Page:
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The Somerton Man Case. The body of a man found on an Australian beach close to a major Atomic Testing ground, he was probably poisoned, a copy of the Rubaiyat of Omar Khayyam and an unbroken Code page found and associated to him. Set against a Cold War background in 1948, was this man a spy? We think so and this blog focuses on the evidence that was left behind and in some cases missed, the Code page, Dry Cleaning numbers, A Poem and a small, torn piece of paper bearing the words TAMAM SHUD.

Monday, 15 April 2019

SOMERTON MAN: CROSSING THE Ts'







Not talking about this T, but suggesting that just maybe we should take a look at some other Ts. The Ts that are contained in Verse 70. Have you ever noticed them? Do they strike you as being a little unusual perhaps?






Here are a few notes made recently and I thought I would share them with you:

THE Ts!

Line 1 has two T's, RepenTence and ofT, the T in repentence is not crossed but it is in ofT

Line 2 has one T in buT, not crossed

Line 3. has two Ts, Then and Then, the first T is crossed and the second one is a 'floating' cross well away from the T.

Line 4. has 3 Ts, Thread 'floating' cross, Penitence, not crossed, Tore, a 'floating' and extended cross.

Signature, one T in JesTyn, 'floating' shortened cross.

The inconsistency in the way the T has been written is unusual I think. We have 3 Ts not crossed, we have 2 that are crossed and we have 3 floating crossed Ts , 4 if you count Jestyn

Looking a little further and differently at the Ts:

Repentence oft, but, then (and) then, thread penitence tore.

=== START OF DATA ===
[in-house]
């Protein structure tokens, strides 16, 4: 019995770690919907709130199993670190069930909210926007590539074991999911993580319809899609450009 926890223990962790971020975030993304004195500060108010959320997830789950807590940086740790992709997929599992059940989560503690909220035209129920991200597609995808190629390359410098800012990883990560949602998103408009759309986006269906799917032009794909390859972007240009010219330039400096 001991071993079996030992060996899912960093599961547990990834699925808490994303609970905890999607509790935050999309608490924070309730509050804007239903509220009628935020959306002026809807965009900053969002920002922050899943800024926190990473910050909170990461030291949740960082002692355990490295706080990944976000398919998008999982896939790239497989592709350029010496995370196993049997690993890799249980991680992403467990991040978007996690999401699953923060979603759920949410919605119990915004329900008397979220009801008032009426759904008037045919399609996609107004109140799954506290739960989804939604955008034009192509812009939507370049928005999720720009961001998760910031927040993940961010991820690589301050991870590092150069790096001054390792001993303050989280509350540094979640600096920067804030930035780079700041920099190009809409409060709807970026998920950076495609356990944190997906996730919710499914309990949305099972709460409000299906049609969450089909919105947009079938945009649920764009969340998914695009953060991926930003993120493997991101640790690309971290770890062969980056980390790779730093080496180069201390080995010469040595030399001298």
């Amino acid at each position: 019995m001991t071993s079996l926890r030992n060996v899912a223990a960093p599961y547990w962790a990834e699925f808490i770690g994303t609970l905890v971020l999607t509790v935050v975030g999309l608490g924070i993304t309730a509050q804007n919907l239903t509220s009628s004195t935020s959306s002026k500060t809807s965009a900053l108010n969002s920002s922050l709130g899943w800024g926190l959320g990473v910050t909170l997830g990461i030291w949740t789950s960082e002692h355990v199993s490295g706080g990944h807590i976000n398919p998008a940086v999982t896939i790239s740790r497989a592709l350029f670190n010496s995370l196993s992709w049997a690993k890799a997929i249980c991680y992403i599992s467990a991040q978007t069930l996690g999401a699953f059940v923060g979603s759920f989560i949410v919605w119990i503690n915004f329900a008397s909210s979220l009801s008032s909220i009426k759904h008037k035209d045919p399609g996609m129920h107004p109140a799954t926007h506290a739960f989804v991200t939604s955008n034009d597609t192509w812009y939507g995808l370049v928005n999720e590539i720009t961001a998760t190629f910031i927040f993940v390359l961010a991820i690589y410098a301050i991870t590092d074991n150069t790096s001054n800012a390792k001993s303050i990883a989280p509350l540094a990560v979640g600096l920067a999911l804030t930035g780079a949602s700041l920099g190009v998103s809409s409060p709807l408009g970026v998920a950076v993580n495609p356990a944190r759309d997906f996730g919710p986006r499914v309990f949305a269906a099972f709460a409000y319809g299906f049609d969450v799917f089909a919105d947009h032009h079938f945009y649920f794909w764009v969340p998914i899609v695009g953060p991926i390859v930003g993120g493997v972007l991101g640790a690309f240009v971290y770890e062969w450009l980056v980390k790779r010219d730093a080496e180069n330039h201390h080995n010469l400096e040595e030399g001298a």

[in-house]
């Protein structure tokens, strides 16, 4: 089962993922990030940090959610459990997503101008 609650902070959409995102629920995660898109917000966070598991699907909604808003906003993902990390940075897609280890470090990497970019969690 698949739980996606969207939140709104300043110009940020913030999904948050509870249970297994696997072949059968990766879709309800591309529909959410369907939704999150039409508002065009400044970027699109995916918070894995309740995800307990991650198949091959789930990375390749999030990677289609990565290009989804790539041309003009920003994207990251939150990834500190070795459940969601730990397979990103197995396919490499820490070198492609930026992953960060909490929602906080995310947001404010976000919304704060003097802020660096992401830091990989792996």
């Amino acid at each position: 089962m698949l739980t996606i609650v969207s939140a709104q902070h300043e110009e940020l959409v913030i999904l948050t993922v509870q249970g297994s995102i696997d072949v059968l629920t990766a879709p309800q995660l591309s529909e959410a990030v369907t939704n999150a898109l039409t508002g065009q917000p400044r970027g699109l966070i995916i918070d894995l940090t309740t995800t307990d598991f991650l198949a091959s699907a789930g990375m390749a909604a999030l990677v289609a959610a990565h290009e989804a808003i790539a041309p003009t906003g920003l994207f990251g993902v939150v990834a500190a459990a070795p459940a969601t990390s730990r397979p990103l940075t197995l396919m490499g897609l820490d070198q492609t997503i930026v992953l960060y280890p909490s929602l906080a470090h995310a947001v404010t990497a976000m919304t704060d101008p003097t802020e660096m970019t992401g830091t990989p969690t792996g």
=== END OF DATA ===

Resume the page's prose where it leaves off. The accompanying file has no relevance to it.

First letter sequence:ROBTTTPTJ including JESTYN

Last letter sequence: ETTNNDEEN if you count JESTYN

Following words: Oft before, was, and came, bare a tore

Clive had a great thought that maybe the T was used as a message prompt as in the book being exchanged with no crossed Ts and then crossed to be returned and as a way of acknowledging the receipt of the book, perhaps indicating that a message was on its way?

Whilst it's fair to say that people sometimes write and form their words inconsistently, it's a matter of degree. Is it common or less common to show such variations within a relatively short paragraph?

There's something not sitting right here, can't quite put my finger on it but please feel free to share your thoughts...



2 comments:

  1. Hi Gordon, Apart from the letter 'T's, the other 'strange' letter is the way the 'S' is written. Usually, when someone writes a letter etc the individual letters are always written in the same way. Perhaps both the T & S are trying to tell us something? Clive

    ReplyDelete
  2. T & S=Taman Shud? Clive

    ReplyDelete